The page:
Reviews from bloggers:

"I love it. It's a drama, it's sad, and it's one of Maggie's best performances. And seeing as how she is the best actress who ever lived, that means something." - adgy

"She doesn't try to tone down her descent into Hell, to lie to him about her past. In this, the film is radically detached from Hollywood cinema and its procession of clearance sale emotions. Maggie Cheung portrays a heroine in precarious balance with surety, precision and seriousness" - Pel. Design

"...even if you're not trying to ditch heroin, you can relate to Emily's struggle to make a better life, to improve her station in the world. The film doesn't judge the character, or become moralizing about the drugs, it's something that happened and now she has to move on. So, great performances, interesting filmmaking, emotional engagement with the characters, you've got yourself a great film right there." - Patrick, Thoughts on Stuff

NYT says "Maggie Cheung Is Perfect for the Role. She's the Director's Ex."


In the April 16th NYT, Charles Taylor examines the relationship between Clean's star, Maggie Cheung and its director Olivier Assayas.


Mr. Assayas said that he tries to cast actors who do not merely embody his characters. "Ultimately, what I am most interested in is what contradicts what I have written," he said, "because that's exactly where real life moves into the film." In that spirit, watching Ms. Cheung work, he said, "was miraculous.

"Both when we were making 'Irma Vep' and 'Clean,' it was like working with someone who has the energy, the conviction of someone who was making a film for the first time. It was the unique case of having someone who had so much experience, an incredible virtuosity, knowledge of the technique of acting, but at the same time is like a debutante, someone who is discovering the pleasure of acting for the first time."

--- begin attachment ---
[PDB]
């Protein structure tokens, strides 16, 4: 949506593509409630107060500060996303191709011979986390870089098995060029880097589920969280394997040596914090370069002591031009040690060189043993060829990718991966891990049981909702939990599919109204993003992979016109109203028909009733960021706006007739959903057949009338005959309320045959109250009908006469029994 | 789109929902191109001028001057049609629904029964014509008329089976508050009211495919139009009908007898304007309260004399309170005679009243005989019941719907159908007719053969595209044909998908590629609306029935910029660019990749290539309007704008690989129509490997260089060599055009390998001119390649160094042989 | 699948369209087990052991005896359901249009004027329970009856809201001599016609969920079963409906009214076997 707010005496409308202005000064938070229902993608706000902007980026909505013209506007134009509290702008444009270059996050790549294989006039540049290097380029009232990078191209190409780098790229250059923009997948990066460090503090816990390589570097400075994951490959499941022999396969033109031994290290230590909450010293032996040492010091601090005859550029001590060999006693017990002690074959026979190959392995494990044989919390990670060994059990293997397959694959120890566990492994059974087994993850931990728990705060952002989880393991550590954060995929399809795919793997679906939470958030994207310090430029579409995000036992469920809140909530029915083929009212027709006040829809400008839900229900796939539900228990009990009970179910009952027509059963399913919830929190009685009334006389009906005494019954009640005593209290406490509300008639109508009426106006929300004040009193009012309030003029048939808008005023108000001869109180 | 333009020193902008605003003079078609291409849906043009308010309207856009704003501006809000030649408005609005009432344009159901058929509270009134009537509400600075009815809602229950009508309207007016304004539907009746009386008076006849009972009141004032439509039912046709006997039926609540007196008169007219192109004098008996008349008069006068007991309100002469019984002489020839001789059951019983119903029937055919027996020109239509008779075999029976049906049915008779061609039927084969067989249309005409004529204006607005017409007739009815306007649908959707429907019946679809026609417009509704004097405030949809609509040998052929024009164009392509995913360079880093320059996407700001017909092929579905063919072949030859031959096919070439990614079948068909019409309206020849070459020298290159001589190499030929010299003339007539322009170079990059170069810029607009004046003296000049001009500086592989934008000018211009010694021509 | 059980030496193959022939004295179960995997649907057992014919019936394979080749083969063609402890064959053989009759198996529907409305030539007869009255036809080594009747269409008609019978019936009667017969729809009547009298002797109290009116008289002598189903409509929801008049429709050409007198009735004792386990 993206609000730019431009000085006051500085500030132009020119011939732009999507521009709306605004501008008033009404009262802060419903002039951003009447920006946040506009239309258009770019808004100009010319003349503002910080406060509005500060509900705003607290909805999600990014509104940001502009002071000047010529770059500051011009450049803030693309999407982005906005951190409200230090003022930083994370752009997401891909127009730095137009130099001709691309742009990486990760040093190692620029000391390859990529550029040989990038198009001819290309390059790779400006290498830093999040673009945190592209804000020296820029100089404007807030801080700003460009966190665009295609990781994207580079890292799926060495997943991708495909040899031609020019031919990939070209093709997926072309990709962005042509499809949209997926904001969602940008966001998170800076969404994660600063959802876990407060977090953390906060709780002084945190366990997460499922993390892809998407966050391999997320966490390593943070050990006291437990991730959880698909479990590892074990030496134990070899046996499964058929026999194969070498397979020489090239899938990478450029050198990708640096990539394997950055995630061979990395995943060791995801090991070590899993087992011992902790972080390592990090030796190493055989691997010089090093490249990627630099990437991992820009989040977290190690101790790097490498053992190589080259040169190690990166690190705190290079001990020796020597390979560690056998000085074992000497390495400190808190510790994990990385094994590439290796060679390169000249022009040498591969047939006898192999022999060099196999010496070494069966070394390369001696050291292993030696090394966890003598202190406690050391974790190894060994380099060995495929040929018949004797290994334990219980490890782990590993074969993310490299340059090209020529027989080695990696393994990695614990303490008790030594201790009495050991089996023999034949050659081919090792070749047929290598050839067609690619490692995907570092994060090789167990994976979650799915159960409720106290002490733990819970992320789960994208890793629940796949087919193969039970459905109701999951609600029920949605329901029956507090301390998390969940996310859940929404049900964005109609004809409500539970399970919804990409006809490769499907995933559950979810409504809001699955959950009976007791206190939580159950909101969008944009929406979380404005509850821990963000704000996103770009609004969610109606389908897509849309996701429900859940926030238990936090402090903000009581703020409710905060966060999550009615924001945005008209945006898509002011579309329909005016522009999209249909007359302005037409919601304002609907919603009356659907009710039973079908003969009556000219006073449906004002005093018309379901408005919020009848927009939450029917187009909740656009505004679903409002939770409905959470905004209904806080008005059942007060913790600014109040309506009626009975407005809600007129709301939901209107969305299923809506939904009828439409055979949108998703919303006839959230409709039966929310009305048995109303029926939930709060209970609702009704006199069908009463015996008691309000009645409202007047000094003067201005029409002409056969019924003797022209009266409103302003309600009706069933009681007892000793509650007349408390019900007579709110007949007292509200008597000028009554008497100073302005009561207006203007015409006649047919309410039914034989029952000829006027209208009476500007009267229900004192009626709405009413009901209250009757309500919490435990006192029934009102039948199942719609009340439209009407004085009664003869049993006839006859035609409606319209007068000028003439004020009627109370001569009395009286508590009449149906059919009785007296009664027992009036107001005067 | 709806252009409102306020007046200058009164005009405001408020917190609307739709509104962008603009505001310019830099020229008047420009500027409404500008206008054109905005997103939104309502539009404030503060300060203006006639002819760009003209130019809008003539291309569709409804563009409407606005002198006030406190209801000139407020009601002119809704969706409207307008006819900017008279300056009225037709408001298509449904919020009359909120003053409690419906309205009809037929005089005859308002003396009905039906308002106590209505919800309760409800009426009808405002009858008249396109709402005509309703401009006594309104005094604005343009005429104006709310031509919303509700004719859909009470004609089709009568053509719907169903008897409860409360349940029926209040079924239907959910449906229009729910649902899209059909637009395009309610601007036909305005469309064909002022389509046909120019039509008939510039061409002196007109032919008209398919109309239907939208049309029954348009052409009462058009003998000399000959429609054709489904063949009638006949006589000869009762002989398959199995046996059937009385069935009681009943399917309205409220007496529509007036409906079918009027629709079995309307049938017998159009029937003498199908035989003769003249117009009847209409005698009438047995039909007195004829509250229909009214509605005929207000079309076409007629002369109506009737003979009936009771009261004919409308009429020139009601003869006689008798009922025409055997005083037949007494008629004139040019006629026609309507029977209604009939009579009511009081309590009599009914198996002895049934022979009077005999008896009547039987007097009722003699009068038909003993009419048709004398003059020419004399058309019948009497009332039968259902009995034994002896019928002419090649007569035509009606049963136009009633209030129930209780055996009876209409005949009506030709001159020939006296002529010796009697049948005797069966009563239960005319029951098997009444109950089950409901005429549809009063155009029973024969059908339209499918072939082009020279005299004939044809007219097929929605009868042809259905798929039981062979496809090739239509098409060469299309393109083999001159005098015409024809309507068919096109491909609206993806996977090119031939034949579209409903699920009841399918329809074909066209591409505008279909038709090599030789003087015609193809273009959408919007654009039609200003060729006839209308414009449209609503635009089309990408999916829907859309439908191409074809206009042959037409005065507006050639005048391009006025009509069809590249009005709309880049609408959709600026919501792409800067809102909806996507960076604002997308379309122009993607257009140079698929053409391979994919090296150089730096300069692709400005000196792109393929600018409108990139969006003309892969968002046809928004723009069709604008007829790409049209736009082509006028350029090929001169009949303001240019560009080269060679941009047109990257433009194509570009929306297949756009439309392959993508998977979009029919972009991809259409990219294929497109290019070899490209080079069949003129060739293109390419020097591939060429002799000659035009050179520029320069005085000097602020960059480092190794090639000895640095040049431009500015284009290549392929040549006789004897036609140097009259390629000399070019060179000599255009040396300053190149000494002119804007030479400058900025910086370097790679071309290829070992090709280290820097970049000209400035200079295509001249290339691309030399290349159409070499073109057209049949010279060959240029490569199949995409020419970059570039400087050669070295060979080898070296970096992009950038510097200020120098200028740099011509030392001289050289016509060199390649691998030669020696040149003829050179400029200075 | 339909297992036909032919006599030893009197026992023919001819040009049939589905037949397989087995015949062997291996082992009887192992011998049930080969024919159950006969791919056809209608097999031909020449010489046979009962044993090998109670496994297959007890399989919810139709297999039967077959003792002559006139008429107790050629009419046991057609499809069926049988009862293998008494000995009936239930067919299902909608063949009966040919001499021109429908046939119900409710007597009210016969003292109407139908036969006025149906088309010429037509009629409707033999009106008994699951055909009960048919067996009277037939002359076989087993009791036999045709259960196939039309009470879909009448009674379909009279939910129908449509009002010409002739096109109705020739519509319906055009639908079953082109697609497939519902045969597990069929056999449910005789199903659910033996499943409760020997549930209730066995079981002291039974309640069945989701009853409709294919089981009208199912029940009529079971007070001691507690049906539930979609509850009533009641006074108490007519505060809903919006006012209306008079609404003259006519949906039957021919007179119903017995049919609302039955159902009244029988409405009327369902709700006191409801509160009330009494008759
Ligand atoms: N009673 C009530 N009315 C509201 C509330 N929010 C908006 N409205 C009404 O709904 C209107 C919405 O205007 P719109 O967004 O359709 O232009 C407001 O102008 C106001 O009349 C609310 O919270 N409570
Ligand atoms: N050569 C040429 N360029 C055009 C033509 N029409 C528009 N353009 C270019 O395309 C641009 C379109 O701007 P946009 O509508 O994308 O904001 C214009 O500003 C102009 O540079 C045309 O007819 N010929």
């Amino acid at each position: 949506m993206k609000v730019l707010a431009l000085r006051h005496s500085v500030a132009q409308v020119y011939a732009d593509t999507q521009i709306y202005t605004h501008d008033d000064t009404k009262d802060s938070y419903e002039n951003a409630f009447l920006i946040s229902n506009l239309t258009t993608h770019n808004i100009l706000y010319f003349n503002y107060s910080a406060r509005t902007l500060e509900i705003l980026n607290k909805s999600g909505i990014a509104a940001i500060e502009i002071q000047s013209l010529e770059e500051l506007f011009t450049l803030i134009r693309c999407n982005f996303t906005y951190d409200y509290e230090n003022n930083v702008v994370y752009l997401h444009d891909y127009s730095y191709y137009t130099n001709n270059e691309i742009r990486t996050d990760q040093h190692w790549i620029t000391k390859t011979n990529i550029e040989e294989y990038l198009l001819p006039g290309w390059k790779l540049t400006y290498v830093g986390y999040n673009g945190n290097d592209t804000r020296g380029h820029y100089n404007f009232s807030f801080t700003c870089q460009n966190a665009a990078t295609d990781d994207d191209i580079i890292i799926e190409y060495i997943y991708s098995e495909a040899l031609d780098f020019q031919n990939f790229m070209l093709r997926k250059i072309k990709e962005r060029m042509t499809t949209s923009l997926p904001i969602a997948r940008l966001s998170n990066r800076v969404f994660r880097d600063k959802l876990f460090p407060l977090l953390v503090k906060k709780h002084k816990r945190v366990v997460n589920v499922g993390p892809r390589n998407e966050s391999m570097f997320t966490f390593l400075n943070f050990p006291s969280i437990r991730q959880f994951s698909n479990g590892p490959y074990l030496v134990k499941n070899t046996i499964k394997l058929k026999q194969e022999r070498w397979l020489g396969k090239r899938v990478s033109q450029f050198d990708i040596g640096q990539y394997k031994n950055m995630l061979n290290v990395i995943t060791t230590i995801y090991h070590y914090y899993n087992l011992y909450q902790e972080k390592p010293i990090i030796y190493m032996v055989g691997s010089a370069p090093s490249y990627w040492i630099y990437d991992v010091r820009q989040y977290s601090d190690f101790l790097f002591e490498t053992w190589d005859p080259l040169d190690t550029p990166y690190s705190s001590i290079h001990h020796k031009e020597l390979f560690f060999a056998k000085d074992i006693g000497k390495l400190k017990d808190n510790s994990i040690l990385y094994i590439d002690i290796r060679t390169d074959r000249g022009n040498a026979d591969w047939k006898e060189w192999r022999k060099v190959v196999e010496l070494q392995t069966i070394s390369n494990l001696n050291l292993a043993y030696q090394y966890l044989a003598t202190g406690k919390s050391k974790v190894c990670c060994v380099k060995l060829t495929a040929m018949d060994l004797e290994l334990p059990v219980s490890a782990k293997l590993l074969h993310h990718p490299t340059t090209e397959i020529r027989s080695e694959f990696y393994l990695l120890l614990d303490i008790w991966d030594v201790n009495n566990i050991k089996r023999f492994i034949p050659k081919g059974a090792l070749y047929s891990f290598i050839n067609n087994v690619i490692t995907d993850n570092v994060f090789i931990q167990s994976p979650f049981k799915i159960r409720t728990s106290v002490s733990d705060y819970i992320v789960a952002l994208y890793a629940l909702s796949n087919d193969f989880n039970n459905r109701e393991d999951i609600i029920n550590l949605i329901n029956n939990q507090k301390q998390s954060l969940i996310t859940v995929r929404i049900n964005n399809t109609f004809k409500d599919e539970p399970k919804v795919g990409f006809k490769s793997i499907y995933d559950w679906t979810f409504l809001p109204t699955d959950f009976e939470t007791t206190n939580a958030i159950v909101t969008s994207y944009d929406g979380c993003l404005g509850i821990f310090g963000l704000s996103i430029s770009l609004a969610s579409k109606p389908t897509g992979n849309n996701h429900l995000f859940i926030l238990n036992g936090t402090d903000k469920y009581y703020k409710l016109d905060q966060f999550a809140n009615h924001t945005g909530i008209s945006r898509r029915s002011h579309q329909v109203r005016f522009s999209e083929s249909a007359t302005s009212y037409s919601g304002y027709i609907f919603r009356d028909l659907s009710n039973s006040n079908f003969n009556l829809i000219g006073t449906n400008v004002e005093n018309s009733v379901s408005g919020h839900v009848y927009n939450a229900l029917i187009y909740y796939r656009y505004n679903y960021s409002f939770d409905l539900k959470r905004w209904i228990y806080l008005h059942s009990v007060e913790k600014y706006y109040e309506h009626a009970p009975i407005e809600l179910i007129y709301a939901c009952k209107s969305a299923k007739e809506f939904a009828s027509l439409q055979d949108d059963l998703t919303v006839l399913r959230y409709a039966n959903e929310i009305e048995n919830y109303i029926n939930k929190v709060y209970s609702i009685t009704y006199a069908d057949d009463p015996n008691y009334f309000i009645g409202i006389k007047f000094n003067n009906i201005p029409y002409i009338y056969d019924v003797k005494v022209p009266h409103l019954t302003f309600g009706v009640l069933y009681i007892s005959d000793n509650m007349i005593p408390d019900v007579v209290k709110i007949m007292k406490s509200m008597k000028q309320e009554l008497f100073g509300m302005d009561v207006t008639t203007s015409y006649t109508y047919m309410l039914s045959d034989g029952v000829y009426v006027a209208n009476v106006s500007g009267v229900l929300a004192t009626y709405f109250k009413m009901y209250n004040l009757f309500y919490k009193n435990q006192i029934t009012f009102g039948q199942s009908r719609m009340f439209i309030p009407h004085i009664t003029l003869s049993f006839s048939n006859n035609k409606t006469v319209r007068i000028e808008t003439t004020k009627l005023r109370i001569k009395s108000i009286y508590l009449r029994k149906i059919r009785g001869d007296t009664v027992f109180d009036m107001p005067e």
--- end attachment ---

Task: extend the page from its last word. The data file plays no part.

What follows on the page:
To watch Ms. Cheung's performance is to see someone who, as Garbo did, uses the camera as though it were radio transmitter, trusting it to pick up the inchoate moods that move across her face.

Thursday, April 13, 2006

Manohla Dargis on Clean...


"Maggie Cheung has rarely looked so bad and hurt so good as in CLEAN, Olivier Assayas's film about a junkie struggling to kick. A tough look at addiction - its seductions, stratagems, and self-immolating logic - the film stars Cheung as the wife and would-be manager of a faded rock star. When her husband overdoses, she finds herself without money, friends, and facing a prison term. After parole, she hits the road, eventually landing in Paris, where she tries to rebuild her life inch by inch. Slowly, as Assayas peels away his protagonist's protective covering, revealing the all-too-human creature beneath the spit and poses, we understand that - as with many of his other films - CLEAN is a portrait of aching loneliness, of a radical disconnection."
- Manohla Dargis, from Film Comment

Friday, April 07, 2006

Premiere Magazine says Maggie Cheung is a Scene Stealer

Premiere says, "Most actresses would consider the following to be bad career turns: passing on the chance to be a Bond girl, opting to not appear in X3, and being whacked from Memoirs of a Geisha when Steven Spielberg dropped out as the director. For Maggie Chueng, 41, however, these decisions have resulted in a more layered, nuanced career..." Cannes agreed.